Critical Conditions For Metal Cutting Process

Critical Conditions For Metal Cutting Process

They are as follows;

Cutting Speed – The relative primary motion of the cutting tool is a significant determinant of successful metal cutting.

Cutting Tool Condition – Often, tools or equipment with a sharper cutting edge tends to be more precise and efficient than a blunt one.

Relative Motion Between Cutting Tool And Workpiece – How you maneuver the cutting tool within the workpiece also defines the general efficiency of the process.

Cutting Tool Strength – The cutting tool should always be stronger than the workpiece.

Cutting Feed – Subsequent cutting needs are also necessary to determine the efficiency of the metal cutting process.

Metal Cutting History

The actual process began in Egypt, where a bowstring, a rotating device, was used to drill holes in stones. But around mid-19th Century, the scientific advancements in metal cutting began, and the first attempts to explain chip formation started between 1870-1873. In 1981, Mallock highlighted the significance of shearing and friction in the work tool interface.

By 1883, the metal cutting process had advanced, and several interventions had been put in place, such as observing the effects of cutting lubricants. However, in Mid-20th century, various cutting tools and advanced equipment were invented to enhance the overall process efficiency and reliability.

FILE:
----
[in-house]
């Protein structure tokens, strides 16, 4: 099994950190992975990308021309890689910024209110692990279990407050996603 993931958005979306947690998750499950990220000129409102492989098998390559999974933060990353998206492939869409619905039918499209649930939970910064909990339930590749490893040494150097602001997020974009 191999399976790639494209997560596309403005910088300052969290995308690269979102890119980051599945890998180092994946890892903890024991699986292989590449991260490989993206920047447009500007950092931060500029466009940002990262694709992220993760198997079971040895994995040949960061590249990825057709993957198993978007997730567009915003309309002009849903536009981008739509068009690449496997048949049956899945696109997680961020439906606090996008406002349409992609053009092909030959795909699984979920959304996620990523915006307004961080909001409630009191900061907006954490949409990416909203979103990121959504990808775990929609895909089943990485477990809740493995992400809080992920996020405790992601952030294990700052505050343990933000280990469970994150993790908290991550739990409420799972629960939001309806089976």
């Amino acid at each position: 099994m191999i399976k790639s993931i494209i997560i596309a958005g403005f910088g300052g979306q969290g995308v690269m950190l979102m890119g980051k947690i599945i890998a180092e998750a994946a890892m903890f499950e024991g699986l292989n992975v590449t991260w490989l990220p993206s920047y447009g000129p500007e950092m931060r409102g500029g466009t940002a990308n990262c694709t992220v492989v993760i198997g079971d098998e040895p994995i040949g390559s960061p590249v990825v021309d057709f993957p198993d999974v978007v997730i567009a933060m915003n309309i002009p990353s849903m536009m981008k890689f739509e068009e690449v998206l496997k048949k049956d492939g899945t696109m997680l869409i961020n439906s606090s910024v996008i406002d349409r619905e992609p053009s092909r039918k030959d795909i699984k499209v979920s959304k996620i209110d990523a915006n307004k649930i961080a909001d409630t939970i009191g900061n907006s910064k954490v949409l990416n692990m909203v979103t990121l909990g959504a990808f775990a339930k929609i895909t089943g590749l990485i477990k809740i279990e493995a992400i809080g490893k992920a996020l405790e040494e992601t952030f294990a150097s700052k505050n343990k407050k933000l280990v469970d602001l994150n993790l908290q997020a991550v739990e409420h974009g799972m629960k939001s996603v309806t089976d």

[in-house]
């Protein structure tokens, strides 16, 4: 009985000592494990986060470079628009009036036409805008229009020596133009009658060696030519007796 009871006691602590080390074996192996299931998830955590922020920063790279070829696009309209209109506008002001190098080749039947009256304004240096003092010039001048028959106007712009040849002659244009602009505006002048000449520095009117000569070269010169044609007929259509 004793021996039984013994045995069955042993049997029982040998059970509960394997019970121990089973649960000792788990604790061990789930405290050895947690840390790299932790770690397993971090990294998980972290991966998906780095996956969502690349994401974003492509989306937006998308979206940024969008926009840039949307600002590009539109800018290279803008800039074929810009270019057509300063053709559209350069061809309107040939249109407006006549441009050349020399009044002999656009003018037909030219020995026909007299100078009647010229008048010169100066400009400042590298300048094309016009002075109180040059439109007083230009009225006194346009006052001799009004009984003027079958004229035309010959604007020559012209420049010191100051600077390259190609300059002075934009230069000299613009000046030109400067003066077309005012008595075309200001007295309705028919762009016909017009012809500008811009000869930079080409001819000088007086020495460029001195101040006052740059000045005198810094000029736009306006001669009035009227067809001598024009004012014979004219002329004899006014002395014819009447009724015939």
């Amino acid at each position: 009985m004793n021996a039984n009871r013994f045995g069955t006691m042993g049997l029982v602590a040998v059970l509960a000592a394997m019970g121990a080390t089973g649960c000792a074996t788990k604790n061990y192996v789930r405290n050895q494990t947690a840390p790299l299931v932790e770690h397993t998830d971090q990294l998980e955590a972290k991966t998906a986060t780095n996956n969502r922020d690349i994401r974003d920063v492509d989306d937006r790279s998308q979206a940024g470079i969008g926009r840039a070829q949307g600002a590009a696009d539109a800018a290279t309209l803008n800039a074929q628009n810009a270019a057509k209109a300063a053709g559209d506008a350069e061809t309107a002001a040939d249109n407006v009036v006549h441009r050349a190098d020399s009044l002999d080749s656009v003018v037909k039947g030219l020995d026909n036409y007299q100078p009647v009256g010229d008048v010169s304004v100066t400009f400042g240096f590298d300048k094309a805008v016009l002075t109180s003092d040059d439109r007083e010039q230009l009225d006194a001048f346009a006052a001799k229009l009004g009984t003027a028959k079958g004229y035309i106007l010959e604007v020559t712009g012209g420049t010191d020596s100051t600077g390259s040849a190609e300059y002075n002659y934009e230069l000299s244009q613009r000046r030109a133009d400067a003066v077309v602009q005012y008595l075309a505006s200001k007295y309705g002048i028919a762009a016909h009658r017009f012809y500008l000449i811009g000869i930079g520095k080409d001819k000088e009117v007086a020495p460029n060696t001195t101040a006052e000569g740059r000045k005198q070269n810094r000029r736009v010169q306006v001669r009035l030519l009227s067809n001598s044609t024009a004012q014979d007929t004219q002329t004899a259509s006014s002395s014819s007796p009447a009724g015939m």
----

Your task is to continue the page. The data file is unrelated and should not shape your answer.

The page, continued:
Metal Cutting History
Orthogonal Metal Cutting Process

Orthogonal Metal Cutting Process

It is a metal cutting technique with a cutting edge perpendicular to the feed direction. As such, the chip or unwanted workpiece material flow in a direction normal to the tool’s cutting edge. Simply put, the cutting tool is presented to the workpiece so that the cutting edge becomes normal to tool feed direction.

Thus, the radial force is zero and entails only two force components, simplifying the cutting motion analysis. Using a perfectly sharp cutting tool cuts the metal on rack surface. However, in many instances, the tool has a shorter cutting life in orthogonal cutting process.

Oblique Metal Cutting Process

It is a type of metal cutting process where the cutting edge is inclined at an acute angle to the direction of the feed. Hence, it enables the chip to flow sideways in a long curl in a direction at a normal angle to the tool cutting edge.